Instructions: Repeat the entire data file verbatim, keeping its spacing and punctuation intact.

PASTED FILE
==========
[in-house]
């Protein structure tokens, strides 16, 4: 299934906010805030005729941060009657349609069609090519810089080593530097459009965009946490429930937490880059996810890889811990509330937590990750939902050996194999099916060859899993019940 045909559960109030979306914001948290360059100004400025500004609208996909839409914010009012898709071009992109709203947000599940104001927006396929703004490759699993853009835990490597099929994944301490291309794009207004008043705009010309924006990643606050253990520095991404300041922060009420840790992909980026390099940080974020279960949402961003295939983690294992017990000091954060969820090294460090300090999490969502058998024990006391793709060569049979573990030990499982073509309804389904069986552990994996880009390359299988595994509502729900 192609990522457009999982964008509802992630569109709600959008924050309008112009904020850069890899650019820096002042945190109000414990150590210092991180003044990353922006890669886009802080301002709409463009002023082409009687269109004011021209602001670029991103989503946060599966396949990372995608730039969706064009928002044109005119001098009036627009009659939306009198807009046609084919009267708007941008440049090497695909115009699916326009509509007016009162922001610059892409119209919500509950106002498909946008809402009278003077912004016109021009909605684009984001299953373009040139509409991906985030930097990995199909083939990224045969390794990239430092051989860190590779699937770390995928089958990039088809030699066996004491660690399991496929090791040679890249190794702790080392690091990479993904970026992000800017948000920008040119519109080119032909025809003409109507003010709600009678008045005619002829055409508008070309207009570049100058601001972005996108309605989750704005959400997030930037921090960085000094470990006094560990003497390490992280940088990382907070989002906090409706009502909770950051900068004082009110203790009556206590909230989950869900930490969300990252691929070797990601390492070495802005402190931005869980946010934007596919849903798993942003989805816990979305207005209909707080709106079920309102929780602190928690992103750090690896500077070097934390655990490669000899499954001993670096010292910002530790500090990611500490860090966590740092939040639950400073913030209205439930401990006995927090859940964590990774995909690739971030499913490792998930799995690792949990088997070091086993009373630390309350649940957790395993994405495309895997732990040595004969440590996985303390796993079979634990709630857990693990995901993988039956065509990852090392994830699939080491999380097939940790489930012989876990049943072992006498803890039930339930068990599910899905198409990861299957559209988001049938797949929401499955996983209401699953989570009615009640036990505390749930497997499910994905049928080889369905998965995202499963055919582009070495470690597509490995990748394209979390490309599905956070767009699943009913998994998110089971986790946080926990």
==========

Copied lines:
[in-house]
């Protein structure tokens, strides 16, 4: 299934906010805030005729941060009657349609069609090519810089080593530097459009965009946490429930937490880059996810890889811990509330937590990750939902050996194999099916060859899993019940 045909559960109030979306914001948290360059100004400025500004609208996909839409914010009012898709071009992109709203947000599940104001927006396929703004490759699993853009835990490597099929994944301490291309794009207004008043705009010309924006990643606050253990520095991404300041922060009420840790992909980026390099940080974020279960949402961003295939983690294992017990000091954060969820090294460090300090999490969502058998024990006391793709060569049979573990030990499982073509309804389904069986552990994996880009390359299988595994509502729900 192609990522457009999982964008509802992630569109709600959008924050309008112009904020850069890899650019820096002042945190109000414990150590210092991180003044990353922006890669886009802080301002709409463009002023082409009687269109004011021209602001670029991103989503946060599966396949990372995608730039969706064009928002044109005119001098009036627009009659939306009198807009046609084919009267708007941008440049090497695909115009699916326009509509007016009162922001610059892409119209919500509950106002498909946008809402009278003077912004016109021009909605684009984001299953373009040139509409991906985030930097990995199909083939990224045969390794990239430092051989860190590779699937770390995928089958990039088809030699066996004491660690399991496929090791040679890249190794702790080392690091990479993904970026992000800017948000920008040119519109080119032909025809003409109507003010709600009678008045005619002829055409508008070309207009570049100058601001972005996108309605989750704005959400997030930037921090960085000094470990006094560990003497390490992280940088990382907070989002906090409706009502909770950051900068004082009110203790009556206590909230989950869900930490969300990252691929070797990601390492070495802005402190931005869980946010934007596919849903798993942003989805816990979305207005209909707080709106079920309102929780602190928690992103750090690896500077070097934390655990490669000899499954001993670096010292910002530790500090990611500490860090966590740092939040639950400073913030209205439930401990006995927090859940964590990774995909690739971030499913490792998930799995690792949990088997070091086993009373630390309350649940957790395993994405495309895997732990040595004969440590996985303390796993079979634990709630857990693990995901993988039956065509990852090392994830699939080491999380097939940790489930012989876990049943072992006498803890039930339930068990599910899905198409990861299957559209988001049938797949929401499955996983209401699953989570009615009640036990505390749930497997499910994905049928080889369905998965995202499963055919582009070495470690597509490995990748394209979390490309599905956070767009699943009913998994998110089971986790946080926990």